Number of Occurrences: 21 - 80
Number of Occurrences Comments: Ninty-eight element occurrences in North Carolina and eleven element occurrences in South Carolina.

Population Size Comments: Many element occurrences are small. The largest one on Fort Bragg has about 600 plants.

Overall Threat Impact Comments: Threats include expansion of urban and residential construction, conversion of savanna and pocosin to pine plantation, conversion to row crop agriculture, and lack of fires in natural pine/wiregrass communities. In powerline rights-of-way and roadside cuts Horn advocated proper timing of mowing and strongly discouraged the use of herbicide sprays.

Short-term Trend Comments: Kral (1983) suggested that Solidago verna is declining due to expansion of urban and residential construction, conversion of savanna and pocosin to pine plantation, and conversion to row crop agriculture. Horn (1988) suggested that lack of fires in natural pine/wiregrass communities may be linked to declines in some populations.

Other NatureServe Conservation Status Information

Distribution
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Global Range: Solidago verna is endemic to the Coastal Plain and Sandhills regions of North Carolina and South Carolina (Radford, et al., 1968, Horn 1988). Although it appears from distribution maps that its current and historic ranges are more or less similar, it is likely that a number of historic, undocumented occurrences have been extirpated as a result of human-related disturbances such as land conversion and fire suppression. HISTORIC RANGE: Radford, et al. (1968), reports Solidago verna from Bladen, Brunswick, Columbus, Craven, Cumberland, Harnett, Hoke, Johnston, New Hanover, Onslow, Pender, and Sampson counties, NC, and from Darlington and Marlboro counties, SC. Historic and/or extirpated occurrences are known from (year last seen follows in parentheses): Columbus (1930, 1949), Craven (1951, 1964), Harnett (1938, 1951), Hoke (1951, 1988), Moore (1968), New Hanover (1886), Pender (1953), and Sampson (1951, 1957) counties, NC (NCNHP 1993). No extant occurrences are currently known from Columbus and New Hanover counties, NC (Weakley 1993). CURRENT RANGE: In addition to the counties listed in Radford, et al. (1968), Solidago verna has since been found in Jones, Moore, Pamlico, and Scotland (last seen 1980) counties, NC (Weakley 1993), and in Chesterfield County, SC (Horn 1988). Its current distribution is as follows (number of extant occurrences in each county follows in parentheses): Bladen (1), Brunswick (2), Carteret (1), Craven (23), Cumberland (4), Harnett (1), Hoke (9), Johnston (3), Jones (3), Moore (3), Onslow (4), Pamlico (1), Pender (3), Sampson (1), and Scotland (1) counties, NC (LeBlond 1993, NCNHP 1993), and Chesterfield (2), Darlington (5), and Marlboro (4) counties, SC (Horn 1988).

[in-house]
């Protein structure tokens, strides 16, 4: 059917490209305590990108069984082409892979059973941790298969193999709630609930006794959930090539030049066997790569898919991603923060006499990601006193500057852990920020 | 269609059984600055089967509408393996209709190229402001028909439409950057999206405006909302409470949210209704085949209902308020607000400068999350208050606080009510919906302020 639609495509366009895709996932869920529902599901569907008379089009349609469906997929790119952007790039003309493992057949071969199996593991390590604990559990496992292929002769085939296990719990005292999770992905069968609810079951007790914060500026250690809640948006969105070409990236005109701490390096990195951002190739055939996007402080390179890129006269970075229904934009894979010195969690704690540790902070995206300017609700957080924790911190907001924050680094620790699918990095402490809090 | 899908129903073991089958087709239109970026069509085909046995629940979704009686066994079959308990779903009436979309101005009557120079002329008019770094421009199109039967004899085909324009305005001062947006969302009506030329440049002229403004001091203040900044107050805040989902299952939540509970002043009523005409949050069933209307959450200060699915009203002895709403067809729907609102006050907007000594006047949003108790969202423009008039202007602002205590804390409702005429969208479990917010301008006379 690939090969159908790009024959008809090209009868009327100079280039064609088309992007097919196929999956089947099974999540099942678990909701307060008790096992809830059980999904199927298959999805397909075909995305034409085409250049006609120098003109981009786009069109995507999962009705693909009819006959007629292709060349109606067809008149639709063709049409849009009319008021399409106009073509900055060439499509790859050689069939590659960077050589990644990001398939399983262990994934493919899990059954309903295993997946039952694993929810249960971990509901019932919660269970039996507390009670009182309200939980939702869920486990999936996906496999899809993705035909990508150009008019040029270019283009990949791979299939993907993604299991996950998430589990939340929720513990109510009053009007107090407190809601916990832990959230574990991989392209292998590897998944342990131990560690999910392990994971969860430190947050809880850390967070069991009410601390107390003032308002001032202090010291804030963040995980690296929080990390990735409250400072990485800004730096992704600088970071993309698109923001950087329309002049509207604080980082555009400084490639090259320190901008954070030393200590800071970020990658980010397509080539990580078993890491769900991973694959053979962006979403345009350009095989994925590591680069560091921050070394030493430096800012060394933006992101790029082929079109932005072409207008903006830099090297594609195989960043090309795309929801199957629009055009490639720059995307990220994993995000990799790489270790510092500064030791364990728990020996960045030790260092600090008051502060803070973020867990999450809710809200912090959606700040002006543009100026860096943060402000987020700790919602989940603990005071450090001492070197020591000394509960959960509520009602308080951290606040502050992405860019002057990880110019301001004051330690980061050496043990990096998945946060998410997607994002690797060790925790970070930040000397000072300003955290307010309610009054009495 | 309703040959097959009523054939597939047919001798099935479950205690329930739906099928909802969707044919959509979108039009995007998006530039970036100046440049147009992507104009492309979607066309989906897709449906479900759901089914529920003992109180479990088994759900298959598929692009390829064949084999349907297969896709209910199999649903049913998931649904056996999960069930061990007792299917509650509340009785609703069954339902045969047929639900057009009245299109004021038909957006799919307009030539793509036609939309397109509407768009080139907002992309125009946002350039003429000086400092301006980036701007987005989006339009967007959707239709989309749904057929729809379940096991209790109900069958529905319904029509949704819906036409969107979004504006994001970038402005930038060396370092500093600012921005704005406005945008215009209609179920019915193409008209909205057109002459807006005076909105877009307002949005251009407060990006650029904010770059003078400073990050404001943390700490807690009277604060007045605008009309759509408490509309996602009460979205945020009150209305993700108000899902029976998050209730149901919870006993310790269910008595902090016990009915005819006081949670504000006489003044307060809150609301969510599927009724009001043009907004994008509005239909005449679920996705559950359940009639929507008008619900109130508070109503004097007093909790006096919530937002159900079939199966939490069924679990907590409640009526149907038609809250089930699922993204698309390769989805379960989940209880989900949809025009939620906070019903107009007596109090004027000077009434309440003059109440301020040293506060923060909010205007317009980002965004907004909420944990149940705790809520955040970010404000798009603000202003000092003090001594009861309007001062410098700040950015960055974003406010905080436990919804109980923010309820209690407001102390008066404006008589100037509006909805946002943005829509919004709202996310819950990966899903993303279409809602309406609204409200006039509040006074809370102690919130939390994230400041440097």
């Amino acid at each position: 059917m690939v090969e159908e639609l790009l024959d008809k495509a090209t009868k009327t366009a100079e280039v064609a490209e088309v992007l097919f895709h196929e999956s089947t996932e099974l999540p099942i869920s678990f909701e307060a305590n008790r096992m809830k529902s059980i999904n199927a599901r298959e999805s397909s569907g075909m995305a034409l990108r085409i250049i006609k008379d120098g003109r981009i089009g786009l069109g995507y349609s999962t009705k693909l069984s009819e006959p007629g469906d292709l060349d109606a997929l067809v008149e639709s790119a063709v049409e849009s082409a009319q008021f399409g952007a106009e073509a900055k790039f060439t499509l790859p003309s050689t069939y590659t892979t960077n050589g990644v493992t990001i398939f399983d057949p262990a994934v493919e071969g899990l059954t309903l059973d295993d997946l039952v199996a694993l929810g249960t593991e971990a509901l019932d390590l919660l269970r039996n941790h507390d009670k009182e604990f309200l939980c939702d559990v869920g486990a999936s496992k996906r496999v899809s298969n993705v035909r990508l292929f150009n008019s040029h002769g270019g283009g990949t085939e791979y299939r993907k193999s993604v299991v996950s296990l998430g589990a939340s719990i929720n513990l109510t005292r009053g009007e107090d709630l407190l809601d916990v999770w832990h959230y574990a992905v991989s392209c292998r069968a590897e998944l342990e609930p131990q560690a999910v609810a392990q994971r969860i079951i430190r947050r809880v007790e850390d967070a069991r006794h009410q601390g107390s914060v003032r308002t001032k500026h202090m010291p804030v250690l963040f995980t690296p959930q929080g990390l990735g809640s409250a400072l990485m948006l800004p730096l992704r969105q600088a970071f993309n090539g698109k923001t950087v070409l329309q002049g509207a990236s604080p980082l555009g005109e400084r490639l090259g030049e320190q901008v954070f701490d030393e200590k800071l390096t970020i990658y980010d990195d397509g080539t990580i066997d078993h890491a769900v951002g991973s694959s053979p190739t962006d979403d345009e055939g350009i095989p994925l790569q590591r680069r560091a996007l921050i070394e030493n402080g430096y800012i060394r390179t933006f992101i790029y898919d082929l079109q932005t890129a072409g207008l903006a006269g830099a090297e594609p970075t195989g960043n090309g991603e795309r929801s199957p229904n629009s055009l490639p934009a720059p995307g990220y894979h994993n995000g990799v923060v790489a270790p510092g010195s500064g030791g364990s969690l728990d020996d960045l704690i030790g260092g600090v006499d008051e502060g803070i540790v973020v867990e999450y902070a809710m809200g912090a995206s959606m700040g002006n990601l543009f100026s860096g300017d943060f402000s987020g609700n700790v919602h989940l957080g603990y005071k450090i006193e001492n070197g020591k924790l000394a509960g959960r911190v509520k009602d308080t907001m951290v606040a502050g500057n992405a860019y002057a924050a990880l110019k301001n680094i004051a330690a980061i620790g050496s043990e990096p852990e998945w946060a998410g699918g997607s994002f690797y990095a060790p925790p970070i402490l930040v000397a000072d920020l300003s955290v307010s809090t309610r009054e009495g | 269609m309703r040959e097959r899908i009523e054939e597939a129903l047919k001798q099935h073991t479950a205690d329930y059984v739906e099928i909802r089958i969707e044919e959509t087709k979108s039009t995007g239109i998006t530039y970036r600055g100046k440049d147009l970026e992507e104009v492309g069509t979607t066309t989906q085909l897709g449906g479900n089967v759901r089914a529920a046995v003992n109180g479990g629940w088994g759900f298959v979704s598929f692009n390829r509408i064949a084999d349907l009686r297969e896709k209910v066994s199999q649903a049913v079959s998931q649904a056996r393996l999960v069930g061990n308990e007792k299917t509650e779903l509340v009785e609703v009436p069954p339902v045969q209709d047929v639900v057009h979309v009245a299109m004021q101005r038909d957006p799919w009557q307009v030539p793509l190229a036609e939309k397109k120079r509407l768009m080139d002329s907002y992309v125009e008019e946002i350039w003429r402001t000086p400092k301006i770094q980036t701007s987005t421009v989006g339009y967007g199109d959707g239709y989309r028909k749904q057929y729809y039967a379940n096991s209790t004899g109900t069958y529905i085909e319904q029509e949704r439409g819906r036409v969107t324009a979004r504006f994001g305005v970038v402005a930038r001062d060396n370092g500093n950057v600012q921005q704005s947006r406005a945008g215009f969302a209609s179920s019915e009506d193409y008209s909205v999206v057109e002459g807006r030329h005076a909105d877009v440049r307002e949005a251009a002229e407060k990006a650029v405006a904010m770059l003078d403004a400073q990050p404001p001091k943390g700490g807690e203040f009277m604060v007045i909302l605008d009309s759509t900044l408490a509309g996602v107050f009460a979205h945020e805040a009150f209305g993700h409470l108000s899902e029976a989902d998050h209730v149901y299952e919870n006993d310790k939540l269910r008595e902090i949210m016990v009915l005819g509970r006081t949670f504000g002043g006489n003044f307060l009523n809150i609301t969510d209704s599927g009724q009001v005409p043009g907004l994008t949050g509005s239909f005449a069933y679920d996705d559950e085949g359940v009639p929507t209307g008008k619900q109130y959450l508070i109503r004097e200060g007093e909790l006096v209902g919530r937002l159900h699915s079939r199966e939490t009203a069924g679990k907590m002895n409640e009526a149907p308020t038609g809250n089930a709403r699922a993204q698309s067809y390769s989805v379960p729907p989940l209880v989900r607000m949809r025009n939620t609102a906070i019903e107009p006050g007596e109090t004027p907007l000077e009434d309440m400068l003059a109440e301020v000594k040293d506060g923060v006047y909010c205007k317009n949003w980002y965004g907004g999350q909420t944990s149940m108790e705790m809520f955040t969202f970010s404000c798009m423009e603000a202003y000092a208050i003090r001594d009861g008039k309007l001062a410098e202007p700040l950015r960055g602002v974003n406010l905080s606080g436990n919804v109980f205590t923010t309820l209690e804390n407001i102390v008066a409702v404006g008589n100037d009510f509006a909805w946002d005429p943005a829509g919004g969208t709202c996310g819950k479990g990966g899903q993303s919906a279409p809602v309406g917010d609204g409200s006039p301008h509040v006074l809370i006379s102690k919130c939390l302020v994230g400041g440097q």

U.S. States and Canadian Provinces

Due to latency between updates made in state, provincial or other NatureServe Network databases and when they appear on NatureServe Explorer, for state or provincial information you may wish to contact the data steward in your jurisdiction to obtain the most current data. Please refer to our Distribution Data Sources to find contact information for your jurisdiction.
Color legend for Distribution Map

U.S. & Canada State/Province Distribution
United States NC, SC

Range Map
No map available.


U.S. Distribution by County Help
State County Name (FIPS Code)